Plan in Reverse for Rich Media Success

Online creative and ad formats have come a long way over the past 24 months. It’s hard to believe some form of rich media now drives nearly 28 percent of all online placements, as a recent DoubleClick report finds. It sure seems as if rich media is on the road to online success.

Of all the reasons we can think of, rapid broadband adoption is likely most responsible for paving the way for more effective creative executions. Who wants to interact with a boring animated GIF when you’ve got all that speed piped into your living room? It’s great to see innovative creative that takes advantage of broader bandwidth.

Is It Worth the Pain?

Although rich media looks great, improves response rates, and makes for happy clients, it’s a miracle we can implement these campaigns without a major pileup. Consider the obstacles when implementing rich media:

  • Lack of uniform file size and production specs between sites, even with the same rich media format

  • Number of rich media vendors vying for leadership in the category
  • Properly leveraged techniques to deliver the core creative idea instead of eye candy
  • Balance of rich media’s intrusiveness, especially audio and video elements
  • Higher production costs as compared to traditional online formats
  • Time requirements for proper implementation
  • Need to constantly troubleshoot ad placements to ensure correct linking, tracking, and performance
  • Implementation of tracking and measurement of in-ad elements and layers

When the moon and stars align and we have enough time to do it properly despite all the above issues, rich media can generate response, return on investment (ROI), and brand impact three to four times greater than other formats.

So how do we overcome the obstacles and leverage the most effective creative formats for our efforts? For your next campaign, try starting at the end.

Design Success Through Results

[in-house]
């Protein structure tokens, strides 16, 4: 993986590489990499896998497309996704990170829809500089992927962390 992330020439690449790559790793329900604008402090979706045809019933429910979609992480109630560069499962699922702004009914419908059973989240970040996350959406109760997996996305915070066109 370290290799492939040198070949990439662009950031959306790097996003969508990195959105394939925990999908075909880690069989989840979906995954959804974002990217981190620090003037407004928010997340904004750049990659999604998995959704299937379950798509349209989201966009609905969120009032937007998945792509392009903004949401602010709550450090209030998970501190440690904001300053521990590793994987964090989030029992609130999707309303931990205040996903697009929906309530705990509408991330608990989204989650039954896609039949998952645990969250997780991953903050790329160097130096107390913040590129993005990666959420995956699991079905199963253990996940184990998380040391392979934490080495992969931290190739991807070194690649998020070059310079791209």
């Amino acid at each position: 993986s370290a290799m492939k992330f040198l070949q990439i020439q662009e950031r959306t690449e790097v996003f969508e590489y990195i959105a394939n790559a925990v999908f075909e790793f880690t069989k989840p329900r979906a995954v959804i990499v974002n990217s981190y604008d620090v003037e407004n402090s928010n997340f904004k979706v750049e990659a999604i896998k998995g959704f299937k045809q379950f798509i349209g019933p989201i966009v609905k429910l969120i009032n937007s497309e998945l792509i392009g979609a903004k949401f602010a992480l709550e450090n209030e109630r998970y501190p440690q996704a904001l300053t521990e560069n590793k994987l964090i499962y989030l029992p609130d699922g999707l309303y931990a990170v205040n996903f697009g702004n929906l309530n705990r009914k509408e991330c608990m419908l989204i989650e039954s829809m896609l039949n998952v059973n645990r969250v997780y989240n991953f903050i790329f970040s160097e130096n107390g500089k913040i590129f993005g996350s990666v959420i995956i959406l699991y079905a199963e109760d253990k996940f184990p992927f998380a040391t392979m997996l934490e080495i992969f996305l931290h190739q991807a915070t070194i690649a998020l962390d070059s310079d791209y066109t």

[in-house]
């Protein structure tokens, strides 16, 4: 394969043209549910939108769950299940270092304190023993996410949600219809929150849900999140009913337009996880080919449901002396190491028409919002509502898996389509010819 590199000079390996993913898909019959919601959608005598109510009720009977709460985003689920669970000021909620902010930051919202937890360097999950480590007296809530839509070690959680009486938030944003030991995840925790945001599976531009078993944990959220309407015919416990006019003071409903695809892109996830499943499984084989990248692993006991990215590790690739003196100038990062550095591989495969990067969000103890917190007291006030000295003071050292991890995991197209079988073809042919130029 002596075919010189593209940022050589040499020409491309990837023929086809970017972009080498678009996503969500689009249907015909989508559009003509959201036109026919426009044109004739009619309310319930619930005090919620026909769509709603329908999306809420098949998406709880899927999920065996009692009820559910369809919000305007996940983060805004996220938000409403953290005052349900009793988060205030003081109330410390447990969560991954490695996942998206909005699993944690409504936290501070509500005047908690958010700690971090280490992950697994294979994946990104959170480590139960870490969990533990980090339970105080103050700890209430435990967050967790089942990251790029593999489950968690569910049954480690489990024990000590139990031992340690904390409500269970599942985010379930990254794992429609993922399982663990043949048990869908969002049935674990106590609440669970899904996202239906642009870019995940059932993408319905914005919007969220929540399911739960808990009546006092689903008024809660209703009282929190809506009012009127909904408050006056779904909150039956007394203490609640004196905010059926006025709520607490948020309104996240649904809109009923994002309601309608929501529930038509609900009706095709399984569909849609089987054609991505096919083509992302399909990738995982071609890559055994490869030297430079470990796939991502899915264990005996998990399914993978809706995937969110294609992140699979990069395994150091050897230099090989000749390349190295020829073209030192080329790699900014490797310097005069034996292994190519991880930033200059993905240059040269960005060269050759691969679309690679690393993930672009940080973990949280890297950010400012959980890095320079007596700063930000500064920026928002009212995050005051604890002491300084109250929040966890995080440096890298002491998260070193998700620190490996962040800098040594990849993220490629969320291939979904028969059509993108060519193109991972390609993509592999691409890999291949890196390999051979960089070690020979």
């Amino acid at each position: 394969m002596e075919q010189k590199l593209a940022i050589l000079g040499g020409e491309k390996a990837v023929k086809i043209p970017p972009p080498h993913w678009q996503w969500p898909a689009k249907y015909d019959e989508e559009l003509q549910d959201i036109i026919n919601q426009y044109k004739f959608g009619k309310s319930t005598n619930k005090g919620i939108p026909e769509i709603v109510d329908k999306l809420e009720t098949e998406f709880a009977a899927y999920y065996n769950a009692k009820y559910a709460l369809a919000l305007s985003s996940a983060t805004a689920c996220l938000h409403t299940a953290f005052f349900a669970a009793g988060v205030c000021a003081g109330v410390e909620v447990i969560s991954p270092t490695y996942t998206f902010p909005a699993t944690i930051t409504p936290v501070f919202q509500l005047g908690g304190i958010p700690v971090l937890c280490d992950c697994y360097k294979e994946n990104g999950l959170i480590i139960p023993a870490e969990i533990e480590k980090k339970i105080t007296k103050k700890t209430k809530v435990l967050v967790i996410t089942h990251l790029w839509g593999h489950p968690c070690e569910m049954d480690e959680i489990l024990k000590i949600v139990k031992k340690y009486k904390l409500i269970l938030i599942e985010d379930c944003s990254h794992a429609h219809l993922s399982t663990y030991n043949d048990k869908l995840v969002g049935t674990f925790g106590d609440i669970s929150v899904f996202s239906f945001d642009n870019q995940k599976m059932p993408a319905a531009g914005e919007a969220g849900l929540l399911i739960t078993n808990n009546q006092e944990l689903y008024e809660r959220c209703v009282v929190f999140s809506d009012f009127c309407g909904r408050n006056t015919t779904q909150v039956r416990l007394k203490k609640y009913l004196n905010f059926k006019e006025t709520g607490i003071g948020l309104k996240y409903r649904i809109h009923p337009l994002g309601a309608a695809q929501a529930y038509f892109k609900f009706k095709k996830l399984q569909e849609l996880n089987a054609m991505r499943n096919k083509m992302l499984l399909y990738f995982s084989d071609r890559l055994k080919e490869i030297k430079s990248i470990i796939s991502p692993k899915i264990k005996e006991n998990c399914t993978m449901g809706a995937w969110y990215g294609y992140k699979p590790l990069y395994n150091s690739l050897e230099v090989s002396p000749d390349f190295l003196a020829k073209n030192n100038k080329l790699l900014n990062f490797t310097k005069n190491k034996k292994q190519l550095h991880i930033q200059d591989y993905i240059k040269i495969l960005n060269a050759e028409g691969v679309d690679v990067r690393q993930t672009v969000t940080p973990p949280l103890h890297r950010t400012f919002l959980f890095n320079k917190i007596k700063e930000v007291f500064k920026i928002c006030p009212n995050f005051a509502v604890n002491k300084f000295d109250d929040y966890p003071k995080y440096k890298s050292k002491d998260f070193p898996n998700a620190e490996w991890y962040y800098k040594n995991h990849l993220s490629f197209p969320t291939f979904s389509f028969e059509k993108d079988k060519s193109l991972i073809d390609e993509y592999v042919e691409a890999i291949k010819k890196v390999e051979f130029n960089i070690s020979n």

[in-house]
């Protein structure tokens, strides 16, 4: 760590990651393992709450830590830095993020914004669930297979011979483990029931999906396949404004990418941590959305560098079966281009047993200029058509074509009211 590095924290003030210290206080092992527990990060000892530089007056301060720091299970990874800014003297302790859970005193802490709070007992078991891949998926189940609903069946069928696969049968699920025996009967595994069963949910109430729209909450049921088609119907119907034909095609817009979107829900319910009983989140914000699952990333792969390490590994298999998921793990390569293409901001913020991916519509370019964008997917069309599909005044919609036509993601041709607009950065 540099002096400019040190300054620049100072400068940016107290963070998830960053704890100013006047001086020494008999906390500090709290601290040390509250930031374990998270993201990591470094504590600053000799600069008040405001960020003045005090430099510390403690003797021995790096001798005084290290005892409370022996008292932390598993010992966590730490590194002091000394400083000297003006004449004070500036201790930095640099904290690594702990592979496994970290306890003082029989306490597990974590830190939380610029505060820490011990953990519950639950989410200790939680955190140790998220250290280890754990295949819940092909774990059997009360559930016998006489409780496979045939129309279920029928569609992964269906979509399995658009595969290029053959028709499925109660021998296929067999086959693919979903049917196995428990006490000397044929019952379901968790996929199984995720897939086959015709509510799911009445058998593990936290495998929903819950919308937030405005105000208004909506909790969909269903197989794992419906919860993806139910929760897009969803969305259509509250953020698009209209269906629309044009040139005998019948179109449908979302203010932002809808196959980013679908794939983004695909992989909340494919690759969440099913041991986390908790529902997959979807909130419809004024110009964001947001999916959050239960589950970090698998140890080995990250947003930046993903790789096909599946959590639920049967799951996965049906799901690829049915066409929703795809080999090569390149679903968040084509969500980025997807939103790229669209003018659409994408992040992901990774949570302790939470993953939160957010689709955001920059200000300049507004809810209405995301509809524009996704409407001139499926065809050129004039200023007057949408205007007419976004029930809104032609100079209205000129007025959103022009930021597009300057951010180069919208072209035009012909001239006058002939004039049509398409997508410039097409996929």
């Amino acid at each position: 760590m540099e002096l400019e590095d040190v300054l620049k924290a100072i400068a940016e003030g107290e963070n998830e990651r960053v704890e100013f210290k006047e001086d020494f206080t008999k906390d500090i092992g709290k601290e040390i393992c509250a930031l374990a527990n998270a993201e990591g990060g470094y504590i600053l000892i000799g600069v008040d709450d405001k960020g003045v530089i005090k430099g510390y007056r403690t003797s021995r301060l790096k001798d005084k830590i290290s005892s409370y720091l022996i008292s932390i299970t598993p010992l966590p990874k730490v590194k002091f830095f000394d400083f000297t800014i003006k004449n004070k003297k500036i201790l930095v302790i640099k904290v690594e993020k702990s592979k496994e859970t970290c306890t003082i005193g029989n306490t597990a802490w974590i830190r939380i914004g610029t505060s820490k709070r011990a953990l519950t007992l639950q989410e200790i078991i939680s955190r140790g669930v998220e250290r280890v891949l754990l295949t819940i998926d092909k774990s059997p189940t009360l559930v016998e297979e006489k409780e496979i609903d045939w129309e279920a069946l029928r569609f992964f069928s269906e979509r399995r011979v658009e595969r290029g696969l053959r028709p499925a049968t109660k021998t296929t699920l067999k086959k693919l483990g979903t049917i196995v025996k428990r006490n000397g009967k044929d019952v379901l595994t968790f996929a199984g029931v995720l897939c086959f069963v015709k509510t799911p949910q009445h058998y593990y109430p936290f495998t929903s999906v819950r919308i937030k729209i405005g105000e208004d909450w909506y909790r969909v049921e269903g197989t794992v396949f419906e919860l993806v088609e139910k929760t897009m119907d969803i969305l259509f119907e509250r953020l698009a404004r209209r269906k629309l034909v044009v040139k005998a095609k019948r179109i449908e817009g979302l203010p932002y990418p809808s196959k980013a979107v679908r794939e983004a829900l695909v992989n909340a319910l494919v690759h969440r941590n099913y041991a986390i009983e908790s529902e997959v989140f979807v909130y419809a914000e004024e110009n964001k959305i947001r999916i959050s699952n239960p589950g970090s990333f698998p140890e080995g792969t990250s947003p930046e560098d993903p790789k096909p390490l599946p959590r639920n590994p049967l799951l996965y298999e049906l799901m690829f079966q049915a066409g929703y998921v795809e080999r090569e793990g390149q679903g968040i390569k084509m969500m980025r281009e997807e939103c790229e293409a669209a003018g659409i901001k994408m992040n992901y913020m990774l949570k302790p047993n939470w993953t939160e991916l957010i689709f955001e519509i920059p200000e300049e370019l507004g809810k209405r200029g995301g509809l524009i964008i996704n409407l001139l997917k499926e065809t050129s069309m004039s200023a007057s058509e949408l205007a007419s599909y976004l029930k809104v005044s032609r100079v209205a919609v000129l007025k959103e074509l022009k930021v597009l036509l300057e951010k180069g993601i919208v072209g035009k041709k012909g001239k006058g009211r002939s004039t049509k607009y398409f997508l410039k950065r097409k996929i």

Before you write that first line of online media strategy or complete a creative brief, start your next campaign by fully developing the post report. (Yup, I said “post report,” the item you trot out at the end of a major campaign to prove your worth and lobby for more dollars and the next campaign.) Charting out all the data elements you need to compile an insightful, complete view of the campaign will help determine many tactical factors within rich media.

Ask yourself:

  • What data elements will really help complete the customer interaction picture?

  • What steps are really needed to understand how to improve conversion?
  • What data is really not necessary and will be a waste of time and energy to collect and report?

After mapping out the report and corresponding targets within the client’s site, share the information. Perhaps include it in the actual creative and media briefs before the rich media ads have concepts or media plans.

Consider mapping the information in a “data tree” so team members better understand how specific elements are interconnected. Start with primary interaction points in the ad. Reflect various ways a customer can navigate the content elements within the execution.

This allows creatives to see through to the end result of the execution and provides media planners with the scope and level of rich media “richness” necessary to achieve campaign goals. This process is also a start on a quality assurance (QA) list for the production team so it can double-check components throughout the development and trafficking processes.

New Hope on the Horizon

Tighter integration of rich media formats with ad technologies (such as the DoubleClick/Macromedia alliance) will hopefully level the bumps in the road. Until that time, start your next campaign in reverse. Design your success metrics, and you should have a smoother ride.

Side Note: Tchotchke Winner

A recent column noted an uptick in promo items and gifts as a possible sign online advertising is on the rebound. McRobert Meek, director of online marketing at MemberWorks, was the first reader to correctly note the origin of “tchotchke” is the Yiddish tshatshke (trinket), adapted from Slavic. Thanks, everyone, for your responses.

Meet James at the Jupiter ClickZ Advertising Forum in New York City on July 30 and 31.

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